The more critical the software flaw, particularly for widely used applications, the more money researchers will earn. The $10,000 paid to Zovi in April represents a "fair baseline," says Forslof. As to the criticism, Forslof says she doesn't agree with Gartner's statement about responsible disclosure and public contests. Forslof, who five years ago was working in Microsoft's security response center and helped craft the responsible-disclosure guidelines that Microsoft sought to rally the security industry behind, says these standards are no longer relevant.
"They're basically dead," says Forslof about the OIS guidelines that defined responsible disclosure as not revealing anything about a security flaw until the vendor had a patch.
"The OIS standards were a valiant effort, but in the end the OIS was designed to help vendors manage things on their end," she says. The vulnerability research TippingPoint acquires helps it keep the TippingPoint intrusion-prevention system updated to protect against flaws before they are public.
McAfee, which does support the OIS guidelines, opposes sharing information with a customer until a patch is ready. Dave Marcus, McAfee's security research and communications manager, said McAfee also opposes paying outside researchers for vulnerability information, saying it's a bad incentive that pushes security research "over the deep end."
Kris Lamb, director of the X-force research-development team at IBM's Internet Security Systems division, says paying contractors for vulnerabilities doesn't make it ethical or safe. "They are creating a cottage-industry market of purchasing of unsanitized vulnerability information," he says. "It's an illusion of control. They only know what the researcher wants them to know. They're brokering information that makes the world less safe."
To such criticisms, VeriSign and TippingPoint respond they only deal with reputable security researchers.
"We track the bad actors," says VeriSign's Denning, adding that hacker groups like Wicked Rose in China or the Russian Business Network won't be paid by VeriSign. "We know what they are."
Into the midst of this debate, Frost & Sullivan last month issued its first study on vulnerability research to analyze which players are doing the most in terms of points scored in the number of vulnerabilities found.
According to Frost & Sullivan's "2006 World Vulnerability research market," VeriSign and TippingPoint, the only two security vendors known to be paying big bucks for software flaws, topped the list and accounted for about a quarter of the total 509 reported Windows, Linux/Unix and Macintosh vulnerabilities. The remainder were logged by about 70 others, including eEye Digital Security, Red-Database Security GmbH, ISS and McAfee.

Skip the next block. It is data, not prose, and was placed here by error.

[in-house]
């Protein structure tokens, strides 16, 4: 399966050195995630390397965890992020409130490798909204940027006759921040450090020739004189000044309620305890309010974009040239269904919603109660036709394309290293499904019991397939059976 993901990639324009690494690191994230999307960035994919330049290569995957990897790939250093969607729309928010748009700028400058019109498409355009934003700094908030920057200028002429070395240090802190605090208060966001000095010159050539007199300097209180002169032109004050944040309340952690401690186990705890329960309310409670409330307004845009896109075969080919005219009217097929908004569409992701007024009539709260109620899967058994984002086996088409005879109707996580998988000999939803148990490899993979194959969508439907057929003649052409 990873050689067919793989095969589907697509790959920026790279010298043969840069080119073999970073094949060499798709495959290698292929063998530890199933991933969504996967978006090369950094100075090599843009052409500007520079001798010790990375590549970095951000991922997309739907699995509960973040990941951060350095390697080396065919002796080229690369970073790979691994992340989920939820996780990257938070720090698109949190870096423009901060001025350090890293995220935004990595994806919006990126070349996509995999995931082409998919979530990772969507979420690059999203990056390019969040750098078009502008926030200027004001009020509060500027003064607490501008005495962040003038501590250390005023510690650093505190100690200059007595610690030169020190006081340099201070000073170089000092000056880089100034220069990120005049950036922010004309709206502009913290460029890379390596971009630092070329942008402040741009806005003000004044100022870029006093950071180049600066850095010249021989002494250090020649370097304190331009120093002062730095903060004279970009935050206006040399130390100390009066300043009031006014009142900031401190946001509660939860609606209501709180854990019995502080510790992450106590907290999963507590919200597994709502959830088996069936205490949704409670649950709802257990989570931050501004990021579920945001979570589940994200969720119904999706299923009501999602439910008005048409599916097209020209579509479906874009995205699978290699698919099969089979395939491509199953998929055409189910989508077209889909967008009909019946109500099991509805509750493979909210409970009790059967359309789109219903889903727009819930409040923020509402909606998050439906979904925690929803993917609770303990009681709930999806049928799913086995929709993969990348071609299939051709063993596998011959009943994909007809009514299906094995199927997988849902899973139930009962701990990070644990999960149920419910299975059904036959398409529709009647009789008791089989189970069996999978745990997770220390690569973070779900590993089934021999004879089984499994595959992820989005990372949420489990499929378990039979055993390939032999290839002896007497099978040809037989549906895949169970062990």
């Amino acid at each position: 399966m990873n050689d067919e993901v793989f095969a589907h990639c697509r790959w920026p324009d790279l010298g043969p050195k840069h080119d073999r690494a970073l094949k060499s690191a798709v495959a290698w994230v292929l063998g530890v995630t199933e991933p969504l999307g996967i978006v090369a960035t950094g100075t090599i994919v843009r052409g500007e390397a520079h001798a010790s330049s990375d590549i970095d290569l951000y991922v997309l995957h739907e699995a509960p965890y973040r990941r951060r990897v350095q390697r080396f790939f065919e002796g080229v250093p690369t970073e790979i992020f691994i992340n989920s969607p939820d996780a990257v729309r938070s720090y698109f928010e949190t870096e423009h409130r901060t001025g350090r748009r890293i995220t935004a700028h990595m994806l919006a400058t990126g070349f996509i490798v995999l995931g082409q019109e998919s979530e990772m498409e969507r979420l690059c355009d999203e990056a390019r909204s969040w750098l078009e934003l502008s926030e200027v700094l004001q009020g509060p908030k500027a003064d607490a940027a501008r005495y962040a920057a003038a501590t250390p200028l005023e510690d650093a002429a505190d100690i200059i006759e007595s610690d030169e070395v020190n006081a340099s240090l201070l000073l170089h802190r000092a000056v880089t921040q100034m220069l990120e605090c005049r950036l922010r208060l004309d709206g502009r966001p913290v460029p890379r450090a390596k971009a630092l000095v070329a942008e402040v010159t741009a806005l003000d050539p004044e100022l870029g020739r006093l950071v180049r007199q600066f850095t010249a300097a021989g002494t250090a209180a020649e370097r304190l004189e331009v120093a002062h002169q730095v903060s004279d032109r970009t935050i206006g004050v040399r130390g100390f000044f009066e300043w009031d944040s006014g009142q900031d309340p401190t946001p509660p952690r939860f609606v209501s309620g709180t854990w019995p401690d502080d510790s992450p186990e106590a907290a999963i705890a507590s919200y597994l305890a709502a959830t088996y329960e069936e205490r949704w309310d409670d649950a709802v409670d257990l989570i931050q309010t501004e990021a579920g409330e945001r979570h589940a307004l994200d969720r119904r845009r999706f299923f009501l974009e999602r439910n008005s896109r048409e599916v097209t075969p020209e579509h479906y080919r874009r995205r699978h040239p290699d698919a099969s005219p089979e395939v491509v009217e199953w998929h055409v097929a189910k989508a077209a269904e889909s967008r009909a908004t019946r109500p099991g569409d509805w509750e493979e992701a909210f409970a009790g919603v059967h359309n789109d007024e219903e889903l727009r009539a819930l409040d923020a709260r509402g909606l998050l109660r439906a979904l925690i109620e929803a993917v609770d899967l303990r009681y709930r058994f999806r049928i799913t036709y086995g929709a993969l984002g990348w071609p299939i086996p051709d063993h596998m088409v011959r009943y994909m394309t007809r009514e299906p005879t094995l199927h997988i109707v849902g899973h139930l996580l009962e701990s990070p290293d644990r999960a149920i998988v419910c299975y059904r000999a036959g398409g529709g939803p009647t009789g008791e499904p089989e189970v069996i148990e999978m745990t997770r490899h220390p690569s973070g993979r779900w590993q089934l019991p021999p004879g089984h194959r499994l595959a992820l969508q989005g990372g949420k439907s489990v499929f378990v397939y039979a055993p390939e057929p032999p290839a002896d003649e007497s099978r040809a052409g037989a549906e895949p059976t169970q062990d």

Rob Ayoub, Frost & Sullivan's industry manager in network security, says the research suggests that software vendors don't often find security flaws in their products on their own, and that independent vulnerability researchers, with the exception of a few like Austin-based H.D. Moore, may be flocking to those who pay them rather than publicizing finds on their own.
The responsible-disclosure question is an important one because it has a direct effect on customer security, says Amichai Shulman, chief technology officer at Imperva.
"We knew about an incredible Oracle exploit in 2005 and we told them, and it took them five months to patch it," he says. "And three months ago, we discovered something in a large commercial database software, and it's not fixed now."
"As a rule, we don't disclose it to customers if we don't see it being exploited. But if I know of a vulnerability, sooner or later someone else will know of it," he said. One of the main pressures holding down the public disclosure of security flaws is that several vendors, including Microsoft, Oracle, and Sybase, among others, have threatened lawsuits in the past. "They say, by disclosing it, you're endangering our customers, so there's a danger of being sued."
This story, "Does Exposing Flaws Promote Security?" was originally published by Network World.